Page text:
Big mistake. We were told that it reaction was to confirm that they considered it a student business even though it wasn’t primarily aimed at selling anything to students — the fact that Williams students could be among the users was enough. And then, we were directly discouraged from proceeding. In repeated meetings, we were questioned about our grades, our course load, our other extracurricular activities, and even our social lives. Message: you don’t have time for this. Then we were told that we couldn’t use college Internet resources — not just for hosting (which we had never planned to do), but for design, maintenance, even communicating with the overseas developers. The process of getting permission dragged on for months.
In the end, we did get approval, but my friend had made the varsity  team, I started a new relationship, and we put the project on the back burner. . . .
Most interesting snippet in this month’s EphNotes?
Williams admitted 1,200 students out of 6,633 applicants–an 18 percent acceptance rate. Of accepted students, 659 are women and 543 are men, bringing the female to male admit ratio to 55:45.
I think I have heard that Williams, like most other schools, has a policy to accept female and male students in the same proportion as those who applied. So from this we deduce that 55% of applicants were female. However, this could (will?) create a significant gender imbalance at Williams.
I seem to recall arriving on campus in fall 2003 and learning that our class (’07) was the first class to have a 50-50 gender balance; all previous classes had more males than females. I found this interesting because I had also been a member of the first 50-50 class at Phillips Exeter, four years earlier. I am somewhat surprised that it only took seven years to go from 50-50 to 55-45.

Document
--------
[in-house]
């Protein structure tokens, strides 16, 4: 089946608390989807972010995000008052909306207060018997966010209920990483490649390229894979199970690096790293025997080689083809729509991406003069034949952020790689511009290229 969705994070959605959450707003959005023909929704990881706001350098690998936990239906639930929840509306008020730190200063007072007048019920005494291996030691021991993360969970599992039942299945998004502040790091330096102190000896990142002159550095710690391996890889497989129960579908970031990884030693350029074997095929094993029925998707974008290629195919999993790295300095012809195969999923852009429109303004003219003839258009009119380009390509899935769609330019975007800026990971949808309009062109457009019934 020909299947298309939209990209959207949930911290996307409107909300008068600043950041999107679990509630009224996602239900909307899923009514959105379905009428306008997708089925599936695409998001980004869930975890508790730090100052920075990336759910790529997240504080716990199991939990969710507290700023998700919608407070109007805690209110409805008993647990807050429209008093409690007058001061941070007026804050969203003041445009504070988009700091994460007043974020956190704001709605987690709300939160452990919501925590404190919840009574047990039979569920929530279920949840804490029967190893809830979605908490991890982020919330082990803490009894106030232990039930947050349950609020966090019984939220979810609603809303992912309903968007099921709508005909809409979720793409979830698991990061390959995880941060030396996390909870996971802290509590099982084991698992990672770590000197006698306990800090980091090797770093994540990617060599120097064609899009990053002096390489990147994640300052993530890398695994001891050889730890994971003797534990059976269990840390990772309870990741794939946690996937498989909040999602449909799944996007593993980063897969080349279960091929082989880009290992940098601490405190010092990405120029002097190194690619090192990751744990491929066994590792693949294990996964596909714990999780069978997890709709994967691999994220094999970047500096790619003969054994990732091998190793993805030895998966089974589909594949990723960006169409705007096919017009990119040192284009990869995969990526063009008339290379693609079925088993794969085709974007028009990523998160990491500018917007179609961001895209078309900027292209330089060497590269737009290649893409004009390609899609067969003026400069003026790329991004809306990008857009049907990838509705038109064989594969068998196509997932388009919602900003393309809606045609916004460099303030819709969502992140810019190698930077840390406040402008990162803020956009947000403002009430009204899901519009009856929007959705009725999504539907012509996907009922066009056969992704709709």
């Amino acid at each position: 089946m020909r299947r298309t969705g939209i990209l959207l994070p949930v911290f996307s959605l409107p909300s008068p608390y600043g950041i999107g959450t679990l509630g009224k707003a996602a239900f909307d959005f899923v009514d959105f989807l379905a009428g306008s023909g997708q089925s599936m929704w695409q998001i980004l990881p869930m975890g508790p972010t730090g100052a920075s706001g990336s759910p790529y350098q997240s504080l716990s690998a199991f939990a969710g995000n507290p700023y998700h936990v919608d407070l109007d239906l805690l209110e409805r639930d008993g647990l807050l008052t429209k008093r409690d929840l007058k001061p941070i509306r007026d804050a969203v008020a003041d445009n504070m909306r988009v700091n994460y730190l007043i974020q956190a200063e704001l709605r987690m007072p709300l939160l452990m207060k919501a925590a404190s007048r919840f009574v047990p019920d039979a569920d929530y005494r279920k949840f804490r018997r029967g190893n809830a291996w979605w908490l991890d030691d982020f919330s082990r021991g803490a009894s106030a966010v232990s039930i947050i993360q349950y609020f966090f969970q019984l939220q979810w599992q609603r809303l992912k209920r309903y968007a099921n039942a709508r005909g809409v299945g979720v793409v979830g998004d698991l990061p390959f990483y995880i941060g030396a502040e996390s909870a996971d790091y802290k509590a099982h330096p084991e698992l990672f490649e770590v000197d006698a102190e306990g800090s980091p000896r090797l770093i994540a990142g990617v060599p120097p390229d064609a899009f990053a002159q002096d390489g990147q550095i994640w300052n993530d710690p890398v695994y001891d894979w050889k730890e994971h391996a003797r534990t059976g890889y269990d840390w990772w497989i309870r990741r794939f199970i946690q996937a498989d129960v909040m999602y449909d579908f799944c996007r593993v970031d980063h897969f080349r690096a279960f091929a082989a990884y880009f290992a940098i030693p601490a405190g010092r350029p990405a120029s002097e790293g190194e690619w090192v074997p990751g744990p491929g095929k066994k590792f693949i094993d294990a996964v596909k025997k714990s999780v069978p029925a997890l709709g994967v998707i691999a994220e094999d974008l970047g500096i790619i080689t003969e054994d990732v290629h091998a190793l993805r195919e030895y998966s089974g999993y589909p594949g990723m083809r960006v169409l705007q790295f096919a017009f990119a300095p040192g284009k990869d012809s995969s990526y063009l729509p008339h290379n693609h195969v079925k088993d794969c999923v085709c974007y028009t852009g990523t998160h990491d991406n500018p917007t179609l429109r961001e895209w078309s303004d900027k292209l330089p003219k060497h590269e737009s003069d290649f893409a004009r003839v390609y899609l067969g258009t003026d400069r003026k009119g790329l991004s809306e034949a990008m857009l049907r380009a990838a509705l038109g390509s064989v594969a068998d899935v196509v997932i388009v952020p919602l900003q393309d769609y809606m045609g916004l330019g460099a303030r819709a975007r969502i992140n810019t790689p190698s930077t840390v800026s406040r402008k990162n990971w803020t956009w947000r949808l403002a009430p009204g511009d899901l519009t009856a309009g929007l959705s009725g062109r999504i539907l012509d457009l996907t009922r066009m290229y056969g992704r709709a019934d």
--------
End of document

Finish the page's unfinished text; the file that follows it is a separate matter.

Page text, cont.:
This is a reflection of a larger trend, of more females pursuing higher education than males. Here is (fluffier but more recent) background from the NYT and (less fluffy, less recent) more background from the NYT on the trend of more females than males in college.
Project webpage is up and running. It will be interesting to see what angle the Williams students take for this research? Judging from the pictures on the webpage… I think they are getting a feel for the larger metaphor.
Update: Sign up to follow the blog for the Real Mayor here. If you have “stories or anecdotes” to tell about the gas station or Art, the researchers are looking for input.
Enough was enough, apparently. After receiving “a significant number of complaints last year from residents bothered by their roommates’ sexual behavior,” Tufts has banned dorm room canoodling when roomie is present. The policy further states that “any sexual activity in the room should not interfere with a roommate’s privacy, study habits or sleep.”
It wouldn’t be a new regulation from a campus life organization if there weren’t some doublespeak involved, so here’s Office of Residential Life and Learning’s Carrie Ales-Rich on why this new policy really isn’t a policy at all:
The sex policy, Ales-Rich said, is intended as a tool to facilitate conversation and compromise between roommates, rather than simply proscribe behavior. Ales-Rich emphasized that ResLife hopes students will be able to resolve the issues on their own instead of allowing conflicts to reach a point at which the office has to intervene.